A Place to Call Home


A story of true care coordination

Having escaped to Canada from her war-torn country two years ago, Diana* came to Waterloo Region with her young child in tow. New to the country and to the area, Diana was alone, frightened, and unsettled.  Thankfully Diana was met by the warm embrace of the Centre for Family Medicine and Reception House where she was connected with the temporary resources she needed to begin her life here in Canada.

Having lived with a developmental disability since birth that resulted in significant health and cognitive issues, Diana was struggling to raise her 5 year old son on her own. As the Resettlement Assistance Program federal funding, already extended by 12 months, was coming to an end, Diana was placed in crisis housing while the Waterloo Wellington LHIN worked feverishly with care coordinators to find her a place to live.  

Jessica Bauman from Emergency Management Branch with the Ministry of Health and Long-Term Care worked tirelessly to collaborate with multiple care providers to find her a more permanent place to live. “We knew that Diana was running out of time and that without intervention, she would be facing homelessness,” says Jessica. “Given her health situation and her cognitive state, she was in a very vulnerable position.”

Jessica reached out to Waterloo Wellington LHIN care coordinator Sharon Viscardi, who is currently supporting the Sanctuary Health Centre, for vulnerable newcomers that provides tailored health care treatment for refugees. Sharon was able to work closely with Developmental Services Resource Centre Waterloo Region (DSERC), already connected to Diana, as well as multiple other community partners who were able to secure additional funding through Parents for Community Living to ensure Diana could find permanent housing.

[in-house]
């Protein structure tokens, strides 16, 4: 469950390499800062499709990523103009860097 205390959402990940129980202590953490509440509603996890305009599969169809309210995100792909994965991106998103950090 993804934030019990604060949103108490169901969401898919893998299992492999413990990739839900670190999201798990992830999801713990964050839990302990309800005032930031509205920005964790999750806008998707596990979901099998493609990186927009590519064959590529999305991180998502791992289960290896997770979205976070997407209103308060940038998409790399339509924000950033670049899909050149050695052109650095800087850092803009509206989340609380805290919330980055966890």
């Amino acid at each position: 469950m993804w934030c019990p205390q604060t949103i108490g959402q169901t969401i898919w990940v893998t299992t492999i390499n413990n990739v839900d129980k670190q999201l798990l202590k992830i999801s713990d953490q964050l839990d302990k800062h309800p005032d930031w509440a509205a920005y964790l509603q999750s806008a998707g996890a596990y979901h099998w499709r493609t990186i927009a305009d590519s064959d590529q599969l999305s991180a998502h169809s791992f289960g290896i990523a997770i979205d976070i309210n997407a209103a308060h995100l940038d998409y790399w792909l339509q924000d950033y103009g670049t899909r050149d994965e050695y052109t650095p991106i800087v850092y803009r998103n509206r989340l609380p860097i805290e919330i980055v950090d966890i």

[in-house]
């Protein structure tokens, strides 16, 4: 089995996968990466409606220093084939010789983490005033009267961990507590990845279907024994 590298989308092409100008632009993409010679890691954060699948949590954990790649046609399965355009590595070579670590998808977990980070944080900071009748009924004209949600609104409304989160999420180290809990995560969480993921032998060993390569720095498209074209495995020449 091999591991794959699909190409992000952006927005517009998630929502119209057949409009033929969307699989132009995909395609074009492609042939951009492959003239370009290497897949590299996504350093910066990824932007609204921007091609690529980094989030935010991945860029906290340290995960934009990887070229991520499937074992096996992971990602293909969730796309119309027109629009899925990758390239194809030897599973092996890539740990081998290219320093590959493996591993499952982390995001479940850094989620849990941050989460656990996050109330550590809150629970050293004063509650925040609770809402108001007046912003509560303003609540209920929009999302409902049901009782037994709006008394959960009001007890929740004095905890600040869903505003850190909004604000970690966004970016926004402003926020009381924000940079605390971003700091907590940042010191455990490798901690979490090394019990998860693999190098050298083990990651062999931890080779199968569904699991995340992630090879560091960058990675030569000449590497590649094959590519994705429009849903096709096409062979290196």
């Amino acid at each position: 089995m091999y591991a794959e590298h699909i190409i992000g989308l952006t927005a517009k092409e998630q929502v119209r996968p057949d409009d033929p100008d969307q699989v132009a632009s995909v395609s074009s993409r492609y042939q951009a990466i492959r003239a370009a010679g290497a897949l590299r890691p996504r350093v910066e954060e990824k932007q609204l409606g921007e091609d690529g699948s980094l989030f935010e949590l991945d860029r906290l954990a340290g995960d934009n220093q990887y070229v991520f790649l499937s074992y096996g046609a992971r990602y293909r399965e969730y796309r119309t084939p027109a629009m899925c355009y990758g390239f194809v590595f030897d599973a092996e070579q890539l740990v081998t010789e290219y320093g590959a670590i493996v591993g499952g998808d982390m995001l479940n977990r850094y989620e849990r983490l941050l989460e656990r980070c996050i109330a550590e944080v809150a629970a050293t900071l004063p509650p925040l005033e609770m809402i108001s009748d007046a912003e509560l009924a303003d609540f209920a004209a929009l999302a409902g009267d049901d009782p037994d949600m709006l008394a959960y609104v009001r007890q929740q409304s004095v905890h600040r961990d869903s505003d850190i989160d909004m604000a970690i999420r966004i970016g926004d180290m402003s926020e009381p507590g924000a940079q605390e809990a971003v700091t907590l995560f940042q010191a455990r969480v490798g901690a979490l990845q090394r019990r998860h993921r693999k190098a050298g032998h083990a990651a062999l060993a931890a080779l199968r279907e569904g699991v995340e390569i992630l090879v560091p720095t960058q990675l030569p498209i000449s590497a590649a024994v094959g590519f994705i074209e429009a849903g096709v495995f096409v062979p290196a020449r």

Just under the wire of her funding expiry date, Diana will remain at a supportive living residence where she receives much needed care and support to live a healthy and active lifestyle.

Unable to care for her young son, Diana maintains a close relationship with him through an open adoption and regular visits. Diana also attends a day program five days a week where she plays her favourite game, basketball.

Thanks to the dedication and collaboration of Waterloo Wellington LHIN staff and community care providers, Diana now has a place she calls home.

* Name has been changed to protect privacy